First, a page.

Basic principles in organic chemistry: Tetravalent carbon and its hybridization

Print Friendly, PDF & Email

The following discussion has been contributed by Saurja DasGupta

A few words

Organic Chemistry is mainly the chemistry of carbon, which is just one element out of the over-hundred elements in the periodic table.  But due to its unique position in the periodic table it has become the most important of them all and it’s because of carbon and its unique properties that life is as we know it.  The three most significant properties of carbon which have overlapping functions are:

  1. Its size
  2. Tetravalency
  3. Property of catenation or forming long chains with itself

Details of these properties can be found in any standard inorganic textbook.

Because of the diversity in organic compounds (they range from acetone in nail polish remover and ethyl alcohol in whisky to complex  macromolecules like proteins and nucleic acids which are in comparison monster molecules ), it is absolutely imperative to understand in considerable depth how organic molecules react.  Understanding the mechanistic profile of different classes of such molecules will not only help us make useful small molecules which can fight cancer, but also help us understand why a certain protein folds in a certain way to develop the cancer in the first place.  This may seem a daunting task but surprisingly mechanistic organic chemistry is pretty well developed. A large family of molecules react in the exact same way in similar conditions so several generalisations and rules have been formulated to predict the reactions accurately.  So as it rests even a beginner with a basic understanding of structure, reactivity and mechanism can confidently say that he knows the chemical mechanism by which DNA is replicated!

Tetravalent carbon and hybridization

Hybridization of tetravalent carbon

Figure 1. Hybridization of tetravalent carbon

 

The ground state electronic configuration of carbon is 1s2, 2s2, 2p2. So with 4 valence shell electrons it is expected to form 4 bonds. But as we can see the bonds formed by the s orbitals will not be the same as those formed by the p orbitals for the simple reason that their shapes are so different.  So for the reaction of C with 4 Hs to form CH4, we would have the following bonds: C(s)-H(s), C(s)-H(s), C(p)-H(s), C(p)-H(s). Thus we would have two directional bonds (C(p)-H(s)) and two non-directional bonds (C(s)-H(s)). (Remember s orbitals are spherical and spheres don’t point to any specific direction and p orbitals have pointy lobes pointing towards x, y or z directions). Also the strengths of the bonds would be different: it would be easier to break the C(p)-H(s) bond than C(s)-H(s) as s orbitals have better electronic overlap. But in reality all the bonds of CH4 are identical. So we have a problem. To solve this, the concept of hybridization has been used, which is quite popular as it easily explains a lot of bonding but even before we start talking about it it’s useful to know that it is an artificial concept which we have created not necessarily something which actually happens in nature. The concept of hybridization has been shown pictorially in figure 1.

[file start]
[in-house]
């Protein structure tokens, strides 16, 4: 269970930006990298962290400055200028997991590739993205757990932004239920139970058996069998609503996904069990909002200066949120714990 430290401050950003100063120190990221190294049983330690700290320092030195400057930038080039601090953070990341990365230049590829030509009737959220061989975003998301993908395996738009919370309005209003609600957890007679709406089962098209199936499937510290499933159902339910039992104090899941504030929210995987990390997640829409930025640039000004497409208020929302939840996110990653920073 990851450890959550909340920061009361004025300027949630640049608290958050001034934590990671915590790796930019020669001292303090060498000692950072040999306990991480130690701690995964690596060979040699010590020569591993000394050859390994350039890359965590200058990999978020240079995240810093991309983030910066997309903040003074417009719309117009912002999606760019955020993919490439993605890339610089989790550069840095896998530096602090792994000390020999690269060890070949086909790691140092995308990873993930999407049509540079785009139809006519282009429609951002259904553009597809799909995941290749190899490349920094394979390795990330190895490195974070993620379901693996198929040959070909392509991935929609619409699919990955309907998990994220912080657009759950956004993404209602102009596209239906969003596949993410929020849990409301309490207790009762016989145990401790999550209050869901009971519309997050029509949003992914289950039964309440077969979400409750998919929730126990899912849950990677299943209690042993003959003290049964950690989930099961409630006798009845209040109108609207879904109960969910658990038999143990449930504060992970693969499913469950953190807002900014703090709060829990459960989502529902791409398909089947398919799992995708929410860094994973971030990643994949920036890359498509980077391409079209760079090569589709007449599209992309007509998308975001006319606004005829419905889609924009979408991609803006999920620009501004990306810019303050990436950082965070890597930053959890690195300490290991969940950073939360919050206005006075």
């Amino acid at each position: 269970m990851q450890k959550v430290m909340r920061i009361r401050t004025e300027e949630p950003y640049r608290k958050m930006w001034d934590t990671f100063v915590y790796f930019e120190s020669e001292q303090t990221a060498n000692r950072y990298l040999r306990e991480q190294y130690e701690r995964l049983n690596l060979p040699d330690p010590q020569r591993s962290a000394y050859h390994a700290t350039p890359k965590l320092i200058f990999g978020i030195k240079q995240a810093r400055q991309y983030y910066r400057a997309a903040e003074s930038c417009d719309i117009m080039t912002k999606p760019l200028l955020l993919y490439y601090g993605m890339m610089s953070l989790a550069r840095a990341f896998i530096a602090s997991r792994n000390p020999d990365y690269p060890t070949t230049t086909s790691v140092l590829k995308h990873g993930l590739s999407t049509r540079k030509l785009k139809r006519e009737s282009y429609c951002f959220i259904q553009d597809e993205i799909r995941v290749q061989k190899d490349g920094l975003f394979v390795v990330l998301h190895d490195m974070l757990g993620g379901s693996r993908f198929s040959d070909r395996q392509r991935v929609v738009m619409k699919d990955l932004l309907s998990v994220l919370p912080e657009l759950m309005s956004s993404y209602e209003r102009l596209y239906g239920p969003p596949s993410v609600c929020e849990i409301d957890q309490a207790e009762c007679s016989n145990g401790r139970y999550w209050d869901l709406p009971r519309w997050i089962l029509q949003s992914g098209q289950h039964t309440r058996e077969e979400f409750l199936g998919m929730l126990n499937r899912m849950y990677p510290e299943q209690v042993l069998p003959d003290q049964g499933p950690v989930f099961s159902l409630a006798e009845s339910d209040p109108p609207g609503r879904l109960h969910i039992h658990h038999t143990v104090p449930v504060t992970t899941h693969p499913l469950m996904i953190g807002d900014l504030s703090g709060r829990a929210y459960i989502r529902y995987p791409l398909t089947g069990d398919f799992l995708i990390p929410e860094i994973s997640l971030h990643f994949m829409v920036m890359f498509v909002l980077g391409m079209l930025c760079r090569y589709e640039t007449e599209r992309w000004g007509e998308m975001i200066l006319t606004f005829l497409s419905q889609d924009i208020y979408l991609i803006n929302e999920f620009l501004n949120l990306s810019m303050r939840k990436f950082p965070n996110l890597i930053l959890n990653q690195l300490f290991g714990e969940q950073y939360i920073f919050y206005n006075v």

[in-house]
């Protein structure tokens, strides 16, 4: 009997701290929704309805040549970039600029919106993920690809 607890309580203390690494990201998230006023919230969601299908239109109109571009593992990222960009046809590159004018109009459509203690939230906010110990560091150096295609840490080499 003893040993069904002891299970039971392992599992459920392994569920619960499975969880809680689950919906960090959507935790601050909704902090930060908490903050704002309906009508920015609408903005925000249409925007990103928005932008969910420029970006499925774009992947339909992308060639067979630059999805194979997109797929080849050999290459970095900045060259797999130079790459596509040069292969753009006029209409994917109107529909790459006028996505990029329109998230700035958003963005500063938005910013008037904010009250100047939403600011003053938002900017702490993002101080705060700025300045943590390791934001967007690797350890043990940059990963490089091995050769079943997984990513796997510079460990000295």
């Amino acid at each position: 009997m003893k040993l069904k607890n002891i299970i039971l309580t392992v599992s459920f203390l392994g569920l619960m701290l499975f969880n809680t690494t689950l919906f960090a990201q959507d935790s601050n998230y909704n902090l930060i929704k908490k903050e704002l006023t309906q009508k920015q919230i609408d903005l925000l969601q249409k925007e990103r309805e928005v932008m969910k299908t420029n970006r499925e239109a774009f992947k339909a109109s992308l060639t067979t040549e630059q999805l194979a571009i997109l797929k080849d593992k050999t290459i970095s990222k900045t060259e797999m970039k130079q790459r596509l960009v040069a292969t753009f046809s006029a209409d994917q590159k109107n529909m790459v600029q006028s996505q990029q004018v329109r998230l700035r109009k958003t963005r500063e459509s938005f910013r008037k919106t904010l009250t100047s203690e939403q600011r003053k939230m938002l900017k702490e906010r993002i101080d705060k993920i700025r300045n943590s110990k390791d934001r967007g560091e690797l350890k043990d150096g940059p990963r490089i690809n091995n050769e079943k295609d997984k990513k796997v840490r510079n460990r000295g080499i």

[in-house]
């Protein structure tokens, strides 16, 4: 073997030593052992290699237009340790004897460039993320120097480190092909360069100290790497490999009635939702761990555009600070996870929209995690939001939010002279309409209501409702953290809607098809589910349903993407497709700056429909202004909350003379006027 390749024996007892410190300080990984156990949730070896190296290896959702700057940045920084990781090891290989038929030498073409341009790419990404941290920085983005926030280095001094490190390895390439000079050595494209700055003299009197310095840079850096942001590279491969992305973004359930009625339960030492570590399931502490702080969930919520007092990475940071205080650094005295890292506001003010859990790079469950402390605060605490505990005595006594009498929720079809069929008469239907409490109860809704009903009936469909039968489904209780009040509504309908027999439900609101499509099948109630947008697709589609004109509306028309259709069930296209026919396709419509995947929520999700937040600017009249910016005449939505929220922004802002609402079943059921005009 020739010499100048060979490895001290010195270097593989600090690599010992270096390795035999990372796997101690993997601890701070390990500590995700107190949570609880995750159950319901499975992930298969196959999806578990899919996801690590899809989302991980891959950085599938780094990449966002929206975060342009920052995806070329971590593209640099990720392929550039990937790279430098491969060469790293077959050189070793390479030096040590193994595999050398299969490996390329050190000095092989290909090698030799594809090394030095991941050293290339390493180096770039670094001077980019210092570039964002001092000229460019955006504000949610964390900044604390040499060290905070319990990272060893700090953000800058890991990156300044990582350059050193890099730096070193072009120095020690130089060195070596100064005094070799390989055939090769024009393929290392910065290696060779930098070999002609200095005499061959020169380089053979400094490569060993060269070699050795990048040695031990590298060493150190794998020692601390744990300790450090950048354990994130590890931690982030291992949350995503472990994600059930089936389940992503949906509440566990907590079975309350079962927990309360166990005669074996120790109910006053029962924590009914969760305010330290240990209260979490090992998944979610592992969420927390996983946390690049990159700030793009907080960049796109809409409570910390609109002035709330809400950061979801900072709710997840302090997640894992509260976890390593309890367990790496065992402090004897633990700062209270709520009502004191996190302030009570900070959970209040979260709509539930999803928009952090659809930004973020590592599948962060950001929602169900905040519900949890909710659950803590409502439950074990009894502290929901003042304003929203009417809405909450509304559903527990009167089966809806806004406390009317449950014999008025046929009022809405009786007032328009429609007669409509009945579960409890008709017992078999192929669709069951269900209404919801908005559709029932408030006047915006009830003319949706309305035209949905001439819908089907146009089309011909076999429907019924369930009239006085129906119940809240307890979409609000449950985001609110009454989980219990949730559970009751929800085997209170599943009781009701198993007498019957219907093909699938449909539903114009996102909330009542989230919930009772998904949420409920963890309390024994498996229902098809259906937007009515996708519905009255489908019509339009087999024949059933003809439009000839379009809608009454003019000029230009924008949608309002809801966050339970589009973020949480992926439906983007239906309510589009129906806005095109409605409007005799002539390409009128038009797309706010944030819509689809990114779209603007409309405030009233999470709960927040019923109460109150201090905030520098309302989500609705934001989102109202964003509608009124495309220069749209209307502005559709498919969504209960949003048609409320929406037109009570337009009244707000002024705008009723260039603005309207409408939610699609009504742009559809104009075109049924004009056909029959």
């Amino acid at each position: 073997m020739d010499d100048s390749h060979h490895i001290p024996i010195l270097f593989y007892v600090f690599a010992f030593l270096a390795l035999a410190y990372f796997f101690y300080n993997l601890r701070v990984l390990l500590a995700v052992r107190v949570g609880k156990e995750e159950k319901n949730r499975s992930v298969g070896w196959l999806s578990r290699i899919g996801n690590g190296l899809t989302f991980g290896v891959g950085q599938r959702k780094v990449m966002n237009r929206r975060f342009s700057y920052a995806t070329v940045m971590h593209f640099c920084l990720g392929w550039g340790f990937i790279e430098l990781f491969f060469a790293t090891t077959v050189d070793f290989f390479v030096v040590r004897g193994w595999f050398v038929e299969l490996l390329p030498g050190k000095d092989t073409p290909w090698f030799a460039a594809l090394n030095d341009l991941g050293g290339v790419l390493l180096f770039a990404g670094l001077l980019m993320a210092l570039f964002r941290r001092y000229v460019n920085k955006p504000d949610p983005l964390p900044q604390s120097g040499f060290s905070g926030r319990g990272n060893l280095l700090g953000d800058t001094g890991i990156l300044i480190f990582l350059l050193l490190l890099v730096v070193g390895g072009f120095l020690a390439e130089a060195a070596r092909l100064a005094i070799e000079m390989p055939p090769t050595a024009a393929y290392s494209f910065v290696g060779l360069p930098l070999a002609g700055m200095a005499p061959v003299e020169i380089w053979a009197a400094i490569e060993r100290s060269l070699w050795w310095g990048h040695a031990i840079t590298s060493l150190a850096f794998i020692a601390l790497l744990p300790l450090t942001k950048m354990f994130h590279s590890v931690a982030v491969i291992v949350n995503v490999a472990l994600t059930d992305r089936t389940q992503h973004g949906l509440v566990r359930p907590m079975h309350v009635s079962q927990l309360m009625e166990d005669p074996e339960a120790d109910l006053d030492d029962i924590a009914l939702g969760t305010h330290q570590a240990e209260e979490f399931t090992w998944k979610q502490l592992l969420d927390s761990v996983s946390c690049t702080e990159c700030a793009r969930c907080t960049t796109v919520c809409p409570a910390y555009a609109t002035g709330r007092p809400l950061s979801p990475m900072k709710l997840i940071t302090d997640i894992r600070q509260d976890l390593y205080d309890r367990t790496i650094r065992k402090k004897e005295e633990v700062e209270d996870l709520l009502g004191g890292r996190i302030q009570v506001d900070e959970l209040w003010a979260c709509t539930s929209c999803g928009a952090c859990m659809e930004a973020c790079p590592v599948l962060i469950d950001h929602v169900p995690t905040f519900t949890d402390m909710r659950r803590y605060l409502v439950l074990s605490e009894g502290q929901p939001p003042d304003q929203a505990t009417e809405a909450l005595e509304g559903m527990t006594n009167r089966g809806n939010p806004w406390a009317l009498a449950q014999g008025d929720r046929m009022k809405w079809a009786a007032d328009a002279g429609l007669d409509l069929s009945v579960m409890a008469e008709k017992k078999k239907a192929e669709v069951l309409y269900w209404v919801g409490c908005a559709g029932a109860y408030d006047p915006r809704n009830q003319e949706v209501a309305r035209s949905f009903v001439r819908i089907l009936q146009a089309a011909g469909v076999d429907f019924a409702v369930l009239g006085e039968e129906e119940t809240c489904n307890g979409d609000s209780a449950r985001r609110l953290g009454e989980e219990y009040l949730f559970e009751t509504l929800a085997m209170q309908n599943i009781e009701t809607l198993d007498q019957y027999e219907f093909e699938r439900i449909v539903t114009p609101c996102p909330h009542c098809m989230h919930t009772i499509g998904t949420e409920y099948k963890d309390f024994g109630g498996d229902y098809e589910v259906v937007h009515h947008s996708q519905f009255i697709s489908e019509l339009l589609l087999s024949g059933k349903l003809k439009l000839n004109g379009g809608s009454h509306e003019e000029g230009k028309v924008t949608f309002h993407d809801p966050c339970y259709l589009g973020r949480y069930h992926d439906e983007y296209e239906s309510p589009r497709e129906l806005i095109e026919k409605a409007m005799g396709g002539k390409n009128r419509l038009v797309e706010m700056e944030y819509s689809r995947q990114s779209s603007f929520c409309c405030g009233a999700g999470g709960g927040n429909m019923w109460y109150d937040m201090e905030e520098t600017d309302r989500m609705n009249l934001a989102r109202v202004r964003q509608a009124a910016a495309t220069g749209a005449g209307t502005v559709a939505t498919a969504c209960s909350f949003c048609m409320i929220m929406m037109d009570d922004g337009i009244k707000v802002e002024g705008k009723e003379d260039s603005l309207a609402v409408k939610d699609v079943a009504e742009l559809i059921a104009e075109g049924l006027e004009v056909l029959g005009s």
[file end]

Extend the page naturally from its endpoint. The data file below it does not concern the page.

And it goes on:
In the example three p and one s orbitals mixed or hybridized to give 4 identical sp3 hybrid orbitals. Similar treatment would give rise to sp2 and sp hybridizations, only differences being in sp2 only two p orbitals are used , which means one electron in the third p remains unhybridized and there are two such unhybridized p orbitals in case of sp hybridization. It is encouraged that the reader tries to follow the shown approach and perform the hybridization themselves.  Also from the VSEPR theory1 (see any standard inorganic chemistry textbook), it is known that sp2 and sp hybridized molecules are planar (sp2 hybridized molecules are trigonal planar and sp hybridized molecules are linear considering three and two groups attached to the central atom respectively), whereas sp3 centres adopt tetrahedral geometry, which is basically to minimize the energies of the molecules. The angle between each group in case of a tetrahedral geometry is 109.50, 1200 in case of sp2 and 1800 for sp hybridized molecules.

Figure 2. Left: tetrahedral carbon (methane), Center:  trigonal planar (ethylene), Right: linear (acetylene)

Figure 22. Left: tetrahedral carbon (methane), Center: trigonal planar (ethene), Right: linear (acetylene)

So methane which has an sp3 carbon is tetrahedral which is indeed what is observed in nature and ethene (CH2=CH2) and acetylene (C2H2) with sp2 and sp carbons respectively are planar. Now a quick look into the nature of bonding in these molecules before the topic is closed.  Since sp2 and sp Cs have unhybridized p orbitals with an electron in each and the p orbitals are perpendicular to the plane of the molecule (remember p orbitals are always perpendicular to each other as well), in say ethene the two unhybridized p orbitals from each sp2 C overlap with each other to form a pi bond. So what we know as a double bond in ethene is actually a combination of a sigma (single) bond between two sp2 orbitals of two Cs and a pi bond between the p orbitals on each C. This is illustrated by the figure 3 below.

Figure 3. Hybridization of the carbon atoms in ethylene and acetylene

Figure 3. Hybridization of the carbon atoms in ethylene and acetylene

Further studies

 

 

References

References for this article
  1. VSEPR theory from Wikipedia []
  2. Shared from a copyright free image in Wikipedia []
Top

Creative Commons License
Open Teaching Project by Padakshep is licensed under a Creative Commons Attribution-NonCommercial-ShareAlike 3.0 Unported License.
Powered by MathJax